New Study Finds Communication Flaws in Care for COVID-19 Patients

Only 24.3% of these participants reveal to have undergone any form of counselling before samples were taken from them.

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A study has revealed that people tested for COVID-19 do not receive counselling as required by medical guidelines.

The study titled, “Improving Health Communication, Dealing with Stigma and Coping Strategies in the Context of the COVID-19 Pandemic in Uganda was carried out in districts of Kampala, Tororo, Gulu, Wakiso and Luweero. Researchers analyzed data and interviewed up to 480 COVID-19 survivors in addition to people who had undergone institutional quarantine at the beginning of the pandemic.

Only 24.3% of these participants reveal to have undergone any form of counselling before samples were taken from them.

Releasing the findings on Thursday, Agnes Nyabigambo one of the researchers, said that when the participants had to be given medicine, only 3.9% were given information by the health workers about the drugs they were being given.

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Prof. Lynn Atuyambe a researcher based at the Makerere University School of Public Health who was also the Principal investigator says one of the objectives for their study was to identify the channels through which the COVID message was being communicated and how communities were coping with the problem.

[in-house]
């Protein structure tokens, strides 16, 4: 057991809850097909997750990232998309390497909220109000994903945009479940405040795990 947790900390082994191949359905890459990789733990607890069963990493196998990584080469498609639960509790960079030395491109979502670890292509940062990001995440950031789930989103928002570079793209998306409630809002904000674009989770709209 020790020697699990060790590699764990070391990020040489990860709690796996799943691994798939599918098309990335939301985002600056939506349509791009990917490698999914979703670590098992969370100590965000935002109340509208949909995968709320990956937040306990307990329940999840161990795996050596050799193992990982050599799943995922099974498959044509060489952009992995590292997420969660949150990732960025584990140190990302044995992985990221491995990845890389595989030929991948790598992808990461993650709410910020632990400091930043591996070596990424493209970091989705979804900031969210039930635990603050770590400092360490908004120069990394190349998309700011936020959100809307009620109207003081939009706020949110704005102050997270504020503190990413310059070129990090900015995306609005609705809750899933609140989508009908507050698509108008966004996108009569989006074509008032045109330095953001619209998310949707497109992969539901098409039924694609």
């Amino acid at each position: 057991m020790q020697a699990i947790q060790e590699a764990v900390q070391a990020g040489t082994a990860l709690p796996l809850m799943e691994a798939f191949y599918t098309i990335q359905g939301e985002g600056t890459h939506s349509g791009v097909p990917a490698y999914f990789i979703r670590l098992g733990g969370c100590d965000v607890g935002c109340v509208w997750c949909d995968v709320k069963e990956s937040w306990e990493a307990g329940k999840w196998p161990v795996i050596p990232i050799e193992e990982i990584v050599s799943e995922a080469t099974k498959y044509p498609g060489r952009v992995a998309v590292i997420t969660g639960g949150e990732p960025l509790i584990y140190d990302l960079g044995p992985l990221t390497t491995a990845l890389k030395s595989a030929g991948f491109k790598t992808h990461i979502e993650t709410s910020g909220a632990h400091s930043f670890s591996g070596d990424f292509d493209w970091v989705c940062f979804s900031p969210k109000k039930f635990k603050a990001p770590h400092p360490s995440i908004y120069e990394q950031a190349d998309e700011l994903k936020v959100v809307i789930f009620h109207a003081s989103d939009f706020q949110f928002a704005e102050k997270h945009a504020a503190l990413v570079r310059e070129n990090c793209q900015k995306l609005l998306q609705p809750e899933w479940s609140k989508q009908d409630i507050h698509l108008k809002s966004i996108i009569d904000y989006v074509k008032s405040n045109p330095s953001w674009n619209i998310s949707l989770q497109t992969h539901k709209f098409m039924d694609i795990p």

He says people didn’t have adequate information that some of the early people to get infected were hijacked and never told they were being taken to isolation centres for treatment.

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About sources of information about the pandemic, researchers found a lot of people got information from social media although researchers say many respondents said they relied on television and radio for verification and authenticating information.

Atuyambe recommends that health managers get a way of blending information channels such that they utilize all avenues to avail people with enough information to avoid such challenges as vaccine hesitancy that was faced recently.

Dr Richard Kabanda who heads Health Promotion in the Ministry of Health said the recommendations by researchers are spot on saying that they have now developed a strategy of targeted communication that will enable people to get such much psycho-social support.

He said in some areas for instance in the counselling given to patients being discharged from treatment facilities, Uganda has performed well to the extent that the communication model was ranked high earlier when the country was voted among countries that were handling the pandemic well globally.

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The study was funded by the government through the Makerere University Research and Innovations Fund (MAK – RIF).

Speaking at the release MAK – RIF Boss Prof. William Bazeyo said since many of the early interventions into COVID-19 and some that have been carried on to date had been borrowed from elsewhere. 

He noted that scientists here need to develop an evidence-based information base where recommendations that are have grown are brought up such that people can get the kind of care that is applicable and resonates with the local problems.